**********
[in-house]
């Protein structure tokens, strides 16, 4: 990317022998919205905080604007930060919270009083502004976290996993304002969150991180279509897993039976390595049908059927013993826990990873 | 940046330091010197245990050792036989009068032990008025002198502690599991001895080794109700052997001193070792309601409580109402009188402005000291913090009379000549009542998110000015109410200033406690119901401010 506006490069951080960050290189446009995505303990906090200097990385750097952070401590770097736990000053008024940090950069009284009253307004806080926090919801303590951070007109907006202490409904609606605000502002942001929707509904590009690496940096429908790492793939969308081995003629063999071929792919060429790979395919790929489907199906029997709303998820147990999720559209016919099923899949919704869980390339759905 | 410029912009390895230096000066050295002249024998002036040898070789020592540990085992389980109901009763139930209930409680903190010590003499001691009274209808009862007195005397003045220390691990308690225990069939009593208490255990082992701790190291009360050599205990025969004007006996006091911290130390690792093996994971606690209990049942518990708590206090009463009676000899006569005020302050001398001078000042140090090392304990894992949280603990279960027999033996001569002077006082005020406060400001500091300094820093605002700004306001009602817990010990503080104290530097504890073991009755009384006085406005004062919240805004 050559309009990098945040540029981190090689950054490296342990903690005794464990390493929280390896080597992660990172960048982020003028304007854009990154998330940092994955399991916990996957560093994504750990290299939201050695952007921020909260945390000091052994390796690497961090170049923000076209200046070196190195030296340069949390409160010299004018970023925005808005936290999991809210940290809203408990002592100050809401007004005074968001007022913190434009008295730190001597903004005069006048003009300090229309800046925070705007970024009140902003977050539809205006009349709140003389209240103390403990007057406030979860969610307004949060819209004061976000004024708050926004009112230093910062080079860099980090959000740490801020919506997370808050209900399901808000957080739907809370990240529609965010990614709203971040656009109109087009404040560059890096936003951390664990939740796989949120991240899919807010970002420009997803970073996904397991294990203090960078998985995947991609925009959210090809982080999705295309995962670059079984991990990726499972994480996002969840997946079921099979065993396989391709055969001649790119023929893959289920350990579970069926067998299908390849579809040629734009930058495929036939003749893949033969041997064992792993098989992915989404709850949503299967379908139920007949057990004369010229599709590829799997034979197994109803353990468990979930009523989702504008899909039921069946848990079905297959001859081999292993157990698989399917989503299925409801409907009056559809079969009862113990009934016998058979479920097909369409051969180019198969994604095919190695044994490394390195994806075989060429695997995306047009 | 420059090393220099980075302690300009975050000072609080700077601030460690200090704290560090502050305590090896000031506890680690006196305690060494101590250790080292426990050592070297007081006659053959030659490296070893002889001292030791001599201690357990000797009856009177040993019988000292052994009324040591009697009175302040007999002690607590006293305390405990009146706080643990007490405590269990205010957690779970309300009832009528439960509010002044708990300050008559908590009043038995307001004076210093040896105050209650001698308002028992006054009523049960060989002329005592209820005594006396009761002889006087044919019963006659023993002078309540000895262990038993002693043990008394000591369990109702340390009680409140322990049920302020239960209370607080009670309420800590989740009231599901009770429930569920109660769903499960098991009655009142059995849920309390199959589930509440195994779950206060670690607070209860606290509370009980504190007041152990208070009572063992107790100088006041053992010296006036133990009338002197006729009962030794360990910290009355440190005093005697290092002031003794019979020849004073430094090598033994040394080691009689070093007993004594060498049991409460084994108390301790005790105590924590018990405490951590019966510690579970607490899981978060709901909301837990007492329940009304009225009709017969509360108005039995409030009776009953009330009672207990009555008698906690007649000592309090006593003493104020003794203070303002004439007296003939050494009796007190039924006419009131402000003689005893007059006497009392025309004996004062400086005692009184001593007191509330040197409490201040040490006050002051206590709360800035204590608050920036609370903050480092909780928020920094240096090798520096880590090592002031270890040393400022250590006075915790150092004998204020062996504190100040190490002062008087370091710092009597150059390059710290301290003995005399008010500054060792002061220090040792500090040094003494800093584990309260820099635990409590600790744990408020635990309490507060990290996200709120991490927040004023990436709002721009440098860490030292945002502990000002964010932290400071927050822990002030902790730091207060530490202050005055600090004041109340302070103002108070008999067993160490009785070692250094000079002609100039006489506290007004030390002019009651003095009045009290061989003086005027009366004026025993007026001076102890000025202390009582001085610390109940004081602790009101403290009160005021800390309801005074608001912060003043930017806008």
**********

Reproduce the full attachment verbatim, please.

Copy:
[in-house]
């Protein structure tokens, strides 16, 4: 990317022998919205905080604007930060919270009083502004976290996993304002969150991180279509897993039976390595049908059927013993826990990873 | 940046330091010197245990050792036989009068032990008025002198502690599991001895080794109700052997001193070792309601409580109402009188402005000291913090009379000549009542998110000015109410200033406690119901401010 506006490069951080960050290189446009995505303990906090200097990385750097952070401590770097736990000053008024940090950069009284009253307004806080926090919801303590951070007109907006202490409904609606605000502002942001929707509904590009690496940096429908790492793939969308081995003629063999071929792919060429790979395919790929489907199906029997709303998820147990999720559209016919099923899949919704869980390339759905 | 410029912009390895230096000066050295002249024998002036040898070789020592540990085992389980109901009763139930209930409680903190010590003499001691009274209808009862007195005397003045220390691990308690225990069939009593208490255990082992701790190291009360050599205990025969004007006996006091911290130390690792093996994971606690209990049942518990708590206090009463009676000899006569005020302050001398001078000042140090090392304990894992949280603990279960027999033996001569002077006082005020406060400001500091300094820093605002700004306001009602817990010990503080104290530097504890073991009755009384006085406005004062919240805004 050559309009990098945040540029981190090689950054490296342990903690005794464990390493929280390896080597992660990172960048982020003028304007854009990154998330940092994955399991916990996957560093994504750990290299939201050695952007921020909260945390000091052994390796690497961090170049923000076209200046070196190195030296340069949390409160010299004018970023925005808005936290999991809210940290809203408990002592100050809401007004005074968001007022913190434009008295730190001597903004005069006048003009300090229309800046925070705007970024009140902003977050539809205006009349709140003389209240103390403990007057406030979860969610307004949060819209004061976000004024708050926004009112230093910062080079860099980090959000740490801020919506997370808050209900399901808000957080739907809370990240529609965010990614709203971040656009109109087009404040560059890096936003951390664990939740796989949120991240899919807010970002420009997803970073996904397991294990203090960078998985995947991609925009959210090809982080999705295309995962670059079984991990990726499972994480996002969840997946079921099979065993396989391709055969001649790119023929893959289920350990579970069926067998299908390849579809040629734009930058495929036939003749893949033969041997064992792993098989992915989404709850949503299967379908139920007949057990004369010229599709590829799997034979197994109803353990468990979930009523989702504008899909039921069946848990079905297959001859081999292993157990698989399917989503299925409801409907009056559809079969009862113990009934016998058979479920097909369409051969180019198969994604095919190695044994490394390195994806075989060429695997995306047009 | 420059090393220099980075302690300009975050000072609080700077601030460690200090704290560090502050305590090896000031506890680690006196305690060494101590250790080292426990050592070297007081006659053959030659490296070893002889001292030791001599201690357990000797009856009177040993019988000292052994009324040591009697009175302040007999002690607590006293305390405990009146706080643990007490405590269990205010957690779970309300009832009528439960509010002044708990300050008559908590009043038995307001004076210093040896105050209650001698308002028992006054009523049960060989002329005592209820005594006396009761002889006087044919019963006659023993002078309540000895262990038993002693043990008394000591369990109702340390009680409140322990049920302020239960209370607080009670309420800590989740009231599901009770429930569920109660769903499960098991009655009142059995849920309390199959589930509440195994779950206060670690607070209860606290509370009980504190007041152990208070009572063992107790100088006041053992010296006036133990009338002197006729009962030794360990910290009355440190005093005697290092002031003794019979020849004073430094090598033994040394080691009689070093007993004594060498049991409460084994108390301790005790105590924590018990405490951590019966510690579970607490899981978060709901909301837990007492329940009304009225009709017969509360108005039995409030009776009953009330009672207990009555008698906690007649000592309090006593003493104020003794203070303002004439007296003939050494009796007190039924006419009131402000003689005893007059006497009392025309004996004062400086005692009184001593007191509330040197409490201040040490006050002051206590709360800035204590608050920036609370903050480092909780928020920094240096090798520096880590090592002031270890040393400022250590006075915790150092004998204020062996504190100040190490002062008087370091710092009597150059390059710290301290003995005399008010500054060792002061220090040792500090040094003494800093584990309260820099635990409590600790744990408020635990309490507060990290996200709120991490927040004023990436709002721009440098860490030292945002502990000002964010932290400071927050822990002030902790730091207060530490202050005055600090004041109340302070103002108070008999067993160490009785070692250094000079002609100039006489506290007004030390002019009651003095009045009290061989003086005027009366004026025993007026001076102890000025202390009582001085610390109940004081602790009101403290009160005021800390309801005074608001912060003043930017806008």